Inspector Timothy V. Shumba, as you will see in this story, was an average officer for whom life took a turn for the worst when his superiors found that he was reluctant to tow the line, to enforce some of the outlandish laws that the justice minister had put in place to entrench his master’s hold on power. Insp. Shumba’s was of the derided ‘born free’ generation, born after 1980. Even the president loathed this generation, accusing it of being wayward and impatient and judgemental. To show them his anger, the leader of the country regularly ordered the police to teargas the University of Zimbabwe residence halls a million times. As Christmas presents, he routinely sent in riot police to beat up the students, disrupting classes and the general running of the university. He punished them by closing the university at every opportunity.

The problem was that this generation assessed the worthy of a person by his present deeds and results than by his past conquests. They had no respect for the president because he had spent eleven years in prison fighting white racists rule, that was the past and they didn’t care. Generally carefree and lusting for an easy life just like their namesakes in countries the world over, they were the first to openly clash with the president once they realized he was taking the country on a road to hell beginning in 1998. This generation, they had grown up in freedom and were not prepared to see it denied them, unlike their elders who resigned themselves to government’s brutal rule. This generation, this born-free generation, it was the fuel that powered the opposition political party that sought to dislodge ZANU-PF’s hold on power.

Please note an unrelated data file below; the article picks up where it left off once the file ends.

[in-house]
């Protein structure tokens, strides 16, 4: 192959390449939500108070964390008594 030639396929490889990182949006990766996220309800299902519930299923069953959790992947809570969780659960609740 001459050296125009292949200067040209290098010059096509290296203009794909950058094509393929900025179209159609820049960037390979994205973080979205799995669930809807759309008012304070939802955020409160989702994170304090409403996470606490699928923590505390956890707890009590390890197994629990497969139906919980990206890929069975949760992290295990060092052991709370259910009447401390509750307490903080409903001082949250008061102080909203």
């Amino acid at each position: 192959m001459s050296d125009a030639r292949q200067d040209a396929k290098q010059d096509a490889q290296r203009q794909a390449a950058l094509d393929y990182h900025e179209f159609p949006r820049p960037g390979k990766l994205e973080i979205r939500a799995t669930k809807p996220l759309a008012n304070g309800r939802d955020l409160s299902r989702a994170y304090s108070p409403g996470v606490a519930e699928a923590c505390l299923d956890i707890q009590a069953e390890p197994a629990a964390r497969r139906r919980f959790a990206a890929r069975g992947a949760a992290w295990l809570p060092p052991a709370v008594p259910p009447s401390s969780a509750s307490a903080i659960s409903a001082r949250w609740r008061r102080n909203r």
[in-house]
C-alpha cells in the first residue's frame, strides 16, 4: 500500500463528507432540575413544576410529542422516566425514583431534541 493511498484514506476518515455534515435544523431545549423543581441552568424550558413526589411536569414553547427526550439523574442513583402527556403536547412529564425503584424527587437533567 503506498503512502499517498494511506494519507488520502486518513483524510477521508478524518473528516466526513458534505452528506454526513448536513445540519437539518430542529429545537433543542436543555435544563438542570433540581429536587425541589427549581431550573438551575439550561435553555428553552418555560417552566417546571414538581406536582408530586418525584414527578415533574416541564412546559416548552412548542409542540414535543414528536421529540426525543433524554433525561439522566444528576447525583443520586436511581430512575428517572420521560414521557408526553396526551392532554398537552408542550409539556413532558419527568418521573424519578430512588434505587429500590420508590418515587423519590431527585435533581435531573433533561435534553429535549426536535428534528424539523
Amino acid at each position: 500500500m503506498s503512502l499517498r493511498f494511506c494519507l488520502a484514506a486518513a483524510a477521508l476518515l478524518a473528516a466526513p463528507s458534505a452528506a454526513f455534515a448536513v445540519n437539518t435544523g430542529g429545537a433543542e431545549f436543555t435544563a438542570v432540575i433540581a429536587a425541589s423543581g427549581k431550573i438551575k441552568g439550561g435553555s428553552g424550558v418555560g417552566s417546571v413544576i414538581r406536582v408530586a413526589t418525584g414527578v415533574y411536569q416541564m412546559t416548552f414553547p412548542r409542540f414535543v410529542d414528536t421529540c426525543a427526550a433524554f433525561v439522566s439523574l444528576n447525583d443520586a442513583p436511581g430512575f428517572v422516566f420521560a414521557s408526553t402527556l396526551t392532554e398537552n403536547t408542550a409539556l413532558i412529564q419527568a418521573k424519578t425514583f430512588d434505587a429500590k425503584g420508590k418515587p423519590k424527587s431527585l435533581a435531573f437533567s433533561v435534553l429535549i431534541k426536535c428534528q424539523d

For those who knew him, they were not surprised to hear that young Insp. Shumba was not inclined to enforce some of the outlandish laws that protected the government against the wrath of its own people. Chief Insp. Gaza, Insp. Shumba’s superior, knowing full well that having men under his command who didn’t support the government—refusing to enforce POSA was tantamount to not supporting the government—reflected poorly on his service record, decided to test the young man. In the process, Insp. Shumba was forced to beat, to kill his country men, just like what the white man had done before he was born. When the time for reckoning came, Insp. Shumba felt that he had no choice but to leave the country like what everybody was doing, running away from Chief Insp. Gaza, and the CIO who meant to capture and make him an example. The fact that he was being paid tiny wages living in an area with high rentals, exorbitant goods prices and other ‘things’ that were bad only served to bolster his decision to flee the country. He liked to think I was crossing the border into South Africa to flee everything that he loathed and to start a new life.